Ohio Police Pursuit Legislation

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Model Pursuit Policy & Harsher Penalties

Dear Representative Plummer.

I applaud your efforts to reduce injuries and deaths of innocent Ohio citizens caught up in unnecessary non-violent felony police chases. Ohio
has, sadly, pursuistories in media nearly every single day.

Your career as a law enforcement professional and now state representative place you in an incredible position to make a true difference. And I
want to offer any support that I can.
My son was killed in 2007. an innocent bystander killed as the result of a pursuit after a man who made an illegal u-tum and then fled the police. In addition to my son, a taxi driver was killed and my son’s girlfriend spent months in the hospital and years in rehab. NONE OF THIS WAS NECESSARY. yet ii is occurring many. many times every day.

One FBI study estimated nearly 68,000 pursuits across the US in a single year. And 90% of those are for misdemeanors or property crimes. Our organization, Pursuit For Change (https://pursultforchange.org) ls working to reduce non-violent felony pursuits and to provide support for law enforcement – gaining them knowledge of and access to funding for pursuireduction technology and the newest driver training options.

As you have pointed out, the issue of so many different cross jurisdictional pursuit policies only confuses the issues more. A single, more restrictive state policy will certainly SAVE LIVES.

Please feel free to reach out if can be or any help. have the support of many law enforcement officers, including major cities chiefs. Thank you again for recognizing this problem and, rather than ignoring it or hoping for it to go away, taking proactive steps to reduce Ohio citizen injuries and deaths.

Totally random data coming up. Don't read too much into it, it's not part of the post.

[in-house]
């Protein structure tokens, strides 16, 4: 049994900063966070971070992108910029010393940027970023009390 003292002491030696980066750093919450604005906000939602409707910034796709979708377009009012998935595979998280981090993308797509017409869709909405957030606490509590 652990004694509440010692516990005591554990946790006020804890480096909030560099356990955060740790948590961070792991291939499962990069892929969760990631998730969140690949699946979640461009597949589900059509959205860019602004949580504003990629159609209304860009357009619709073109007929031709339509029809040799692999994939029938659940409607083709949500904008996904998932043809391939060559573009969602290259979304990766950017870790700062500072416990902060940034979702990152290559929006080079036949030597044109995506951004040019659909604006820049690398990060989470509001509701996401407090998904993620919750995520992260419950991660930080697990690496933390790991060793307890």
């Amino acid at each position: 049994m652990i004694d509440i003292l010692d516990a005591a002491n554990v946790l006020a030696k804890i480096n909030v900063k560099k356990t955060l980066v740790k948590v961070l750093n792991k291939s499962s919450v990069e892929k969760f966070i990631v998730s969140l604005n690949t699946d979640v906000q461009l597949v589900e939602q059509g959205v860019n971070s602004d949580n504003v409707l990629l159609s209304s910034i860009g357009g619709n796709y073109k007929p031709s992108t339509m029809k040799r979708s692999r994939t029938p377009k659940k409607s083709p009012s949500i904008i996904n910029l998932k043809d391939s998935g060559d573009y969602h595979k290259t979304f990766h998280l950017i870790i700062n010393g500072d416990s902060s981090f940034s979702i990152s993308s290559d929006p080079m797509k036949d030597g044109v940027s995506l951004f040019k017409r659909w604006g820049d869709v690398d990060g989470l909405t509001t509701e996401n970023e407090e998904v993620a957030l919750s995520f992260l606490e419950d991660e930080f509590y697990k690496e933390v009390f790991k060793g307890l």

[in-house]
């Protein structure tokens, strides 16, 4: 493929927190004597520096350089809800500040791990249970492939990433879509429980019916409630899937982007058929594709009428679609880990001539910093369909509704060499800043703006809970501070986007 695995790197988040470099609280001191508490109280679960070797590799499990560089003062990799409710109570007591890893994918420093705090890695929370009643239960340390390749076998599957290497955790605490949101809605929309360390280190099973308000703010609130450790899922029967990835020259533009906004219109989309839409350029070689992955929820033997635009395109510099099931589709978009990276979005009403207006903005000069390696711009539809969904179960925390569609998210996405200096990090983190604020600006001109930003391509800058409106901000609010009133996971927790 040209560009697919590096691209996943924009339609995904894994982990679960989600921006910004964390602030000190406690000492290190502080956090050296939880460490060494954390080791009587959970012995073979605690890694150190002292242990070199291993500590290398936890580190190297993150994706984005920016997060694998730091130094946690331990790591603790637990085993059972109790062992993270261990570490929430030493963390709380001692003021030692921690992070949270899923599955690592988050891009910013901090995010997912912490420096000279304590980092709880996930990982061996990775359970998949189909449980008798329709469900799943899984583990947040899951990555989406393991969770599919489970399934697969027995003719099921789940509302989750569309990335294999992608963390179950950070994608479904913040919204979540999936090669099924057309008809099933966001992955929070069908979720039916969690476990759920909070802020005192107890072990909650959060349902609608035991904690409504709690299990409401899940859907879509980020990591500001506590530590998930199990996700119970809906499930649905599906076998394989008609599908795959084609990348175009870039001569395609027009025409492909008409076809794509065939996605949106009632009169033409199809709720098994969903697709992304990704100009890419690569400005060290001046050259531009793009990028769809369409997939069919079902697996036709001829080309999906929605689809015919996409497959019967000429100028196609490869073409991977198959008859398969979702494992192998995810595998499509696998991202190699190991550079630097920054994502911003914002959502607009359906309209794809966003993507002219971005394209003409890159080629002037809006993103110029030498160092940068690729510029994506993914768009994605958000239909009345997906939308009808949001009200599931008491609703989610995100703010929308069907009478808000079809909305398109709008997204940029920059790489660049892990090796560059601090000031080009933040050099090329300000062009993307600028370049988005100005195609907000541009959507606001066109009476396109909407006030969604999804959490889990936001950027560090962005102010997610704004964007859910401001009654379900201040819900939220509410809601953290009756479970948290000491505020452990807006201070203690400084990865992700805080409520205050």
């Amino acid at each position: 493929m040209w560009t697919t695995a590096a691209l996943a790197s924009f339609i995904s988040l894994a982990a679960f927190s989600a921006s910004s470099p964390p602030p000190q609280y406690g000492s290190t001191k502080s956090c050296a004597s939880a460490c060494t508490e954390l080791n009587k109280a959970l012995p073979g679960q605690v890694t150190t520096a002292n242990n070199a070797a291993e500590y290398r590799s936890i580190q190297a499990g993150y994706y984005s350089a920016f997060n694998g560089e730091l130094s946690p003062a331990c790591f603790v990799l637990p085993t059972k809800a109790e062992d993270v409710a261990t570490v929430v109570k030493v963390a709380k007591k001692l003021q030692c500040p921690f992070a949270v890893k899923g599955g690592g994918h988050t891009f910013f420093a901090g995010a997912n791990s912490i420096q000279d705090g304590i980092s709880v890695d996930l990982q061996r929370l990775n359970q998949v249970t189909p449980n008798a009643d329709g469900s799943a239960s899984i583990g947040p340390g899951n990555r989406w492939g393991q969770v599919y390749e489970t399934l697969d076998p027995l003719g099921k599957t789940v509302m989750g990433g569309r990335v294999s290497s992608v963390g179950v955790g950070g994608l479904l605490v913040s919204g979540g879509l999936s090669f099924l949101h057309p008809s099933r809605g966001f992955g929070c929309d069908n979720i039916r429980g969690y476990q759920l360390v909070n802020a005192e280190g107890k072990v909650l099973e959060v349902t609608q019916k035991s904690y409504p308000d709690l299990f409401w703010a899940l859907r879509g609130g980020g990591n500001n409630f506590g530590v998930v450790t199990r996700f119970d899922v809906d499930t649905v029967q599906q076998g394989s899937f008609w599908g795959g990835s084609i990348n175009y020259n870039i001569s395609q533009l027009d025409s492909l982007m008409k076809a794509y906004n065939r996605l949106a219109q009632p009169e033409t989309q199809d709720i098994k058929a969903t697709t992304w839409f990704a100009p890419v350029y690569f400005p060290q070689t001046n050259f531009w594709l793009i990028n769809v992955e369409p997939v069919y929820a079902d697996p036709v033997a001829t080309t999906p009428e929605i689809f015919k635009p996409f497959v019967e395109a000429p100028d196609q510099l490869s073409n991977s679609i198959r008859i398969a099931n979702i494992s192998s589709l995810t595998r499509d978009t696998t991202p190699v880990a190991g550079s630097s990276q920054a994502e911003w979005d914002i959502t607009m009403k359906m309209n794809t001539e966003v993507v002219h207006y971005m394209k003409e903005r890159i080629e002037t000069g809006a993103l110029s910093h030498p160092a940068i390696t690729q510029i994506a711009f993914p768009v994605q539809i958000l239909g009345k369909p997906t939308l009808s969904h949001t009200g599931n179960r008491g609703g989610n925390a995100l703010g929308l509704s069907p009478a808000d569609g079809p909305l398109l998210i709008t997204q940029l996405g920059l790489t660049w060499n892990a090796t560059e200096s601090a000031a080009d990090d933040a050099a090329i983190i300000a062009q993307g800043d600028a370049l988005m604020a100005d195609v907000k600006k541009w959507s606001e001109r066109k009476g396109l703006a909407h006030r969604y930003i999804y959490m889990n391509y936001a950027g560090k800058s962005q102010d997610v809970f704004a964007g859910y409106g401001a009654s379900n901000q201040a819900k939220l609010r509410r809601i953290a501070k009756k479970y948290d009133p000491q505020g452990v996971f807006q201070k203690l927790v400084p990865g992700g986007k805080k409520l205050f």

Kindest regards.

Jonathan Farris
Chief Advocate
Pursuit For Change

 

Double-fatal police chase: Pursuits ‘2nd most dangerous thing’ for cops

Original Story: https://www.daytondailynews.com/news/double-fatal-police-chase-pursuits-2nd-most-dangerous-thing-for-cops/KzTneFfbVmvdAc1sJObOII/

Ohio governor, local lawmaker talk about legislation regarding fleeing drivers.

The state representative who served a decade as Montgomery County sheriff talked this week with Ohio Gov. Mike DeWine about new standards for police pursuits and stiffer sentences for those who trigger them.

State Rep. Phil Plummer said uniform pursuit rules would increase public safety for an action that has led to at least five local deaths in the past year.

A pair of teens – one of which was a 15-year-old girl whose name was released Tuesday – were killed while riding Sunday in Trotwood in a speeding, fleeing car that hit a Greater Dayton RTA bus after a failed police traffic stop.

RELATED: Double-fatal crash with RTA bus latest deadly wreck involving area police chases

“Chases are the second most dangerous thing a law enforcement officer does. Number 1 is discharging a firearm,” Plummer said.

“We’re very well-trained. We have strict policies on discharging a firearm,” he said. “But unfortunately, our chase policies, they’re all over the place. They’re like spilled milk.”

The 40th District Republican said he spoke with the governor about proposing legislation using a state report DeWine once commissioned as Ohio attorney general after a 2016 fatal, high-speed Huber Heights police pursuit that ended with the death of a third-party driver.

“There are different policies in different jurisdictions,” Plummer said. “So it’s very confusing when a chase occurs: Can this jurisdiction engage? Can they not? Dispatchers are trying to vet all of this while they’re sending in help and resources. It’s very complicated.”